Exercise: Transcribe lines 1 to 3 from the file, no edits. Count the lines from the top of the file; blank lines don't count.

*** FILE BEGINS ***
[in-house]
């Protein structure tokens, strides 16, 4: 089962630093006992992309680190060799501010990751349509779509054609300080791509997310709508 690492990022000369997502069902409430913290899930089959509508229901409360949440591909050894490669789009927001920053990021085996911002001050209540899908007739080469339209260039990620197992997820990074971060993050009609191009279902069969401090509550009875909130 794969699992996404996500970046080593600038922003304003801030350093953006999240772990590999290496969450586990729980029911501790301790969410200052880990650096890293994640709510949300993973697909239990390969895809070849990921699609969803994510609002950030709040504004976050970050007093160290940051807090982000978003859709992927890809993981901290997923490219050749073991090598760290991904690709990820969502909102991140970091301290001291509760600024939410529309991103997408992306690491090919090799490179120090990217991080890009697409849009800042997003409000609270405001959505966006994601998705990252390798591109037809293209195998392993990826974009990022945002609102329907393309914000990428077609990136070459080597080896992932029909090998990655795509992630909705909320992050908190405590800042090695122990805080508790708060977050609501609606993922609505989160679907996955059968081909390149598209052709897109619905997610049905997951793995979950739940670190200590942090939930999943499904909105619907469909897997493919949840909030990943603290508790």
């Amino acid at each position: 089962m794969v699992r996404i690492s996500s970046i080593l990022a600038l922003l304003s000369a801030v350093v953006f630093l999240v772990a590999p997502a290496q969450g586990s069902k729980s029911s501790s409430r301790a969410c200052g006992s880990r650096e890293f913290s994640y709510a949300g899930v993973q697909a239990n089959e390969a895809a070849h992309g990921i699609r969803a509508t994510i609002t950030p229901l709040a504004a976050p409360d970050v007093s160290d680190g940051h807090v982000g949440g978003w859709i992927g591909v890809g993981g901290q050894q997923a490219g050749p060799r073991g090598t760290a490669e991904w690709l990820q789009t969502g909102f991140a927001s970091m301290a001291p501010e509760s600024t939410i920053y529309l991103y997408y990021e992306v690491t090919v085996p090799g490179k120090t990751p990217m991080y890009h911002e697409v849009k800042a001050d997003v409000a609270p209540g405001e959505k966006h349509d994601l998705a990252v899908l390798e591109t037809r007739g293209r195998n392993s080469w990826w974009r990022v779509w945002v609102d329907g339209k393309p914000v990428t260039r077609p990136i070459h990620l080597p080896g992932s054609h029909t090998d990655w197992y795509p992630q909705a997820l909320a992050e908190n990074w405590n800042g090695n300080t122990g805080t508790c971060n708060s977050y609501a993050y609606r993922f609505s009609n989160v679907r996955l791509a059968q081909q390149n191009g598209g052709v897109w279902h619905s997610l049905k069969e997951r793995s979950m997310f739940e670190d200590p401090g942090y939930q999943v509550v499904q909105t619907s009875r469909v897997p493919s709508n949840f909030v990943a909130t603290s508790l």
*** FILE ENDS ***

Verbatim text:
[in-house]
């Protein structure tokens, strides 16, 4: 089962630093006992992309680190060799501010990751349509779509054609300080791509997310709508 690492990022000369997502069902409430913290899930089959509508229901409360949440591909050894490669789009927001920053990021085996911002001050209540899908007739080469339209260039990620197992997820990074971060993050009609191009279902069969401090509550009875909130 794969699992996404996500970046080593600038922003304003801030350093953006999240772990590999290496969450586990729980029911501790301790969410200052880990650096890293994640709510949300993973697909239990390969895809070849990921699609969803994510609002950030709040504004976050970050007093160290940051807090982000978003859709992927890809993981901290997923490219050749073991090598760290991904690709990820969502909102991140970091301290001291509760600024939410529309991103997408992306690491090919090799490179120090990217991080890009697409849009800042997003409000609270405001959505966006994601998705990252390798591109037809293209195998392993990826974009990022945002609102329907393309914000990428077609990136070459080597080896992932029909090998990655795509992630909705909320992050908190405590800042090695122990805080508790708060977050609501609606993922609505989160679907996955059968081909390149598209052709897109619905997610049905997951793995979950739940670190200590942090939930999943499904909105619907469909897997493919949840909030990943603290508790």
């Amino acid at each position: 089962m794969v699992r996404i690492s996500s970046i080593l990022a600038l922003l304003s000369a801030v350093v953006f630093l999240v772990a590999p997502a290496q969450g586990s069902k729980s029911s501790s409430r301790a969410c200052g006992s880990r650096e890293f913290s994640y709510a949300g899930v993973q697909a239990n089959e390969a895809a070849h992309g990921i699609r969803a509508t994510i609002t950030p229901l709040a504004a976050p409360d970050v007093s160290d680190g940051h807090v982000g949440g978003w859709i992927g591909v890809g993981g901290q050894q997923a490219g050749p060799r073991g090598t760290a490669e991904w690709l990820q789009t969502g909102f991140a927001s970091m301290a001291p501010e509760s600024t939410i920053y529309l991103y997408y990021e992306v690491t090919v085996p090799g490179k120090t990751p990217m991080y890009h911002e697409v849009k800042a001050d997003v409000a609270p209540g405001e959505k966006h349509d994601l998705a990252v899908l390798e591109t037809r007739g293209r195998n392993s080469w990826w974009r990022v779509w945002v609102d329907g339209k393309p914000v990428t260039r077609p990136i070459h990620l080597p080896g992932s054609h029909t090998d990655w197992y795509p992630q909705a997820l909320a992050e908190n990074w405590n800042g090695n300080t122990g805080t508790c971060n708060s977050y609501a993050y609606r993922f609505s009609n989160v679907r996955l791509a059968q081909q390149n191009g598209g052709v897109w279902h619905s997610l049905k069969e997951r793995s979950m997310f739940e670190d200590p401090g942090y939930q999943v509550v499904q909105t619907s009875r469909v897997p493919s709508n949840f909030v990943a909130t603290s508790l």